February 3, 2014
A Greene County woman is going above and beyond to feed people in need. In this week's Stephanie's Heroes, CBS19's Stephanie Satchell is featuring Doris Swenson. She plays an instrumental role in the Tuesday's Table program which helps to feed hundreds of people in Greene County each week.
Every Tuesday you can find Doris Swenson at Stanardsville United Methodist Church volunteering her time to put on Tuesday's Table.
"I've been blessed and very fortunate. I'd like to be able to share it with other people," said Doris Swenson, Coordinator, Tuesday's Table.
Tuesday's Table has been going on for about 10 years. People can come and pick up a hot meal for themselves and their families. If they can't make it out, volunteers box up the food and deliver it to folks who are shut in.
"What we hope to do is to do several things to stretch their budget so that they can have more to eat or have money to put toward their necessities like rent and utilities," said Swenson.
Michael Messineo has been getting dinner from Tuesday's Table for a couple of years. He says for many people, it's often the difference between eating and going hungry.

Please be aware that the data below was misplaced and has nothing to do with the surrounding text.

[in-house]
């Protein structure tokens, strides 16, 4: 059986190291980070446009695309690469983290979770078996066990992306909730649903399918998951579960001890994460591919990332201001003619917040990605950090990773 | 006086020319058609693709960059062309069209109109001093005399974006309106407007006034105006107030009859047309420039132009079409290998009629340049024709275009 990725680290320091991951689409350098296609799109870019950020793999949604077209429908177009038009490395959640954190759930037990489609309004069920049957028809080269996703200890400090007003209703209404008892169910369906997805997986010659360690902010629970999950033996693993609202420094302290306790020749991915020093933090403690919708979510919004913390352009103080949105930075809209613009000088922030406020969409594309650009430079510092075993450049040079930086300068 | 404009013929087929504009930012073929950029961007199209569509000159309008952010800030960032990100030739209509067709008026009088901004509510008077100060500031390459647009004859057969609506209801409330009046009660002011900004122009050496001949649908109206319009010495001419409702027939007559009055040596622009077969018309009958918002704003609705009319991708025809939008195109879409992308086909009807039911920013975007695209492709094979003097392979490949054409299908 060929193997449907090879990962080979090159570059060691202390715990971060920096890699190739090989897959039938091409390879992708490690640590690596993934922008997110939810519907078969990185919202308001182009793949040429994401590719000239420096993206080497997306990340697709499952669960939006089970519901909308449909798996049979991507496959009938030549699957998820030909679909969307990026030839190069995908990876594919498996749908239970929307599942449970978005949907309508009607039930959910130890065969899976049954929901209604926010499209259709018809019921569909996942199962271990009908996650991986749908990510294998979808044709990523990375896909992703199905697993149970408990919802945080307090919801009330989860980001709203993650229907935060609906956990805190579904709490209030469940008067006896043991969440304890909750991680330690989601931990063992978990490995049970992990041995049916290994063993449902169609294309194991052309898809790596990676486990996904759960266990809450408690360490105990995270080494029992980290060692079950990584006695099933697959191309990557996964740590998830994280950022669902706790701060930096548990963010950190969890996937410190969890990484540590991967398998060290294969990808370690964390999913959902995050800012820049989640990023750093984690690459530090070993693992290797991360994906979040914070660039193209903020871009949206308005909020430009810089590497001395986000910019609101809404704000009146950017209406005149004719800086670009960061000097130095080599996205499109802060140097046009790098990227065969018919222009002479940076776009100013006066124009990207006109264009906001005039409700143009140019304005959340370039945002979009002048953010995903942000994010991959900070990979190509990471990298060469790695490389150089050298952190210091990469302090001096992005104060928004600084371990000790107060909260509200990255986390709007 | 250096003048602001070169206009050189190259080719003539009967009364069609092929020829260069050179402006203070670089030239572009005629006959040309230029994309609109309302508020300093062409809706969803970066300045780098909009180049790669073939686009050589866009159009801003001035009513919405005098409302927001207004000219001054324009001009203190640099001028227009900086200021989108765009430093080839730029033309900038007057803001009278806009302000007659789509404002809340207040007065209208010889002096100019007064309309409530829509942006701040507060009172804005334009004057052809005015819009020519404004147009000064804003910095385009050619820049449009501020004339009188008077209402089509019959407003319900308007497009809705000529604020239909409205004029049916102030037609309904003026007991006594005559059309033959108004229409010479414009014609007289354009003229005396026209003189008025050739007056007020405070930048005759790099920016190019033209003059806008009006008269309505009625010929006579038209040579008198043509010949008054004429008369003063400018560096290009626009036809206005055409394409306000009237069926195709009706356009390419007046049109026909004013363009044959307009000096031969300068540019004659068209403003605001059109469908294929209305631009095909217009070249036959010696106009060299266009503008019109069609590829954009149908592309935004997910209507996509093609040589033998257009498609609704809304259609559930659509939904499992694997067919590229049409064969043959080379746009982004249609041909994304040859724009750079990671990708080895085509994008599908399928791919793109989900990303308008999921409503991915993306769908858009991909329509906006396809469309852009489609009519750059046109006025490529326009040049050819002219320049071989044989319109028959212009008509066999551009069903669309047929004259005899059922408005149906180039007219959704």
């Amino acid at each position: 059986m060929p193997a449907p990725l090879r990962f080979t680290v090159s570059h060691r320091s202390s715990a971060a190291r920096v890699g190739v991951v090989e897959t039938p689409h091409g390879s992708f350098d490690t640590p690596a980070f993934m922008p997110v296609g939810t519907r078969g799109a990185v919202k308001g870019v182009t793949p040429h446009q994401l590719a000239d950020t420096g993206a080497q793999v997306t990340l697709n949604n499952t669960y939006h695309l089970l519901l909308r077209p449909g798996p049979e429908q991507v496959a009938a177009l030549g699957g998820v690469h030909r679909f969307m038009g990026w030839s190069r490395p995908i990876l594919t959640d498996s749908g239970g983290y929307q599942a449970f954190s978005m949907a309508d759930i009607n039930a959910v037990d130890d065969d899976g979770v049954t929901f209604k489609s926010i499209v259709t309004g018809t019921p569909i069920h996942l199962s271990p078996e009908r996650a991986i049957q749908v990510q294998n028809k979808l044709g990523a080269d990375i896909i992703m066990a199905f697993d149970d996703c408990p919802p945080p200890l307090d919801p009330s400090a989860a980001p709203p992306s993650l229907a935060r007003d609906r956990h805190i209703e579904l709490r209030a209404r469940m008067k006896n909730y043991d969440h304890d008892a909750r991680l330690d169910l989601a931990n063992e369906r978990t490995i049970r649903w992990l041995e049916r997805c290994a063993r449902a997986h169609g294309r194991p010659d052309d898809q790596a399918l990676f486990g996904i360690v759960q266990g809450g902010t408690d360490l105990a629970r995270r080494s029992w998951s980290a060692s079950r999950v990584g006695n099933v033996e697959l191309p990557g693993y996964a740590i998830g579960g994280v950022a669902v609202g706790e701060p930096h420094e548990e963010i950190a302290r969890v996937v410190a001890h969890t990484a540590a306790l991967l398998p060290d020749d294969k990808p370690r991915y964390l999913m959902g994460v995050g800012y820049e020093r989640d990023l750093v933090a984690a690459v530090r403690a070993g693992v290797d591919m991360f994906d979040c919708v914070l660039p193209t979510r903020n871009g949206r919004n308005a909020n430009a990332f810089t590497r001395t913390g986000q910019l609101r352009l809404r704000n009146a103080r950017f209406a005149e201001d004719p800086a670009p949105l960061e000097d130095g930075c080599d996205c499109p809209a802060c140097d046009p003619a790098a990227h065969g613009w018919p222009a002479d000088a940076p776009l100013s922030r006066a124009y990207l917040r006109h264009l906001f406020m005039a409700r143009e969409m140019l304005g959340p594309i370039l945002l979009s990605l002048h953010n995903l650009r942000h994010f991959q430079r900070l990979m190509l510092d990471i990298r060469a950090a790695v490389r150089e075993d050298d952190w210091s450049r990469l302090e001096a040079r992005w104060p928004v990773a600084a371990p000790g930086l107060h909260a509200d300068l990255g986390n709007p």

"It's important because it's another meal that you can plan on every week.The way people are struggling, it's just hard on people right now," said Michael Messineo, Tuesday's Table Recipient.
From filling the to-go plates on the assembly line to bagging the food, this operation often looks like a well-oiled machine. However, volunteers who work with Swenson say she does so much more that's not visible to keep this program running smoothly.
"Doris puts a lot of her time into this and we don't see that either. We see her here on Tuesday, but we don't think about all the planning that goes into this. It's all part of being the director of this," said Mary Jefferies, Volunteer, Tuesday's Table.
Although, coordinating Tuesday's Table is a lot of hard work, she says there's no other place she'd rather be.
Because of that dedication, many people call Doris Swenson their hero, but she doesn't agree.
"I don't think of myself as a hero. I just think it's something l love to do," said Swenson.
She says feeding the community is a labor of love. It's one that she hopes to continue until there's no longer a need.
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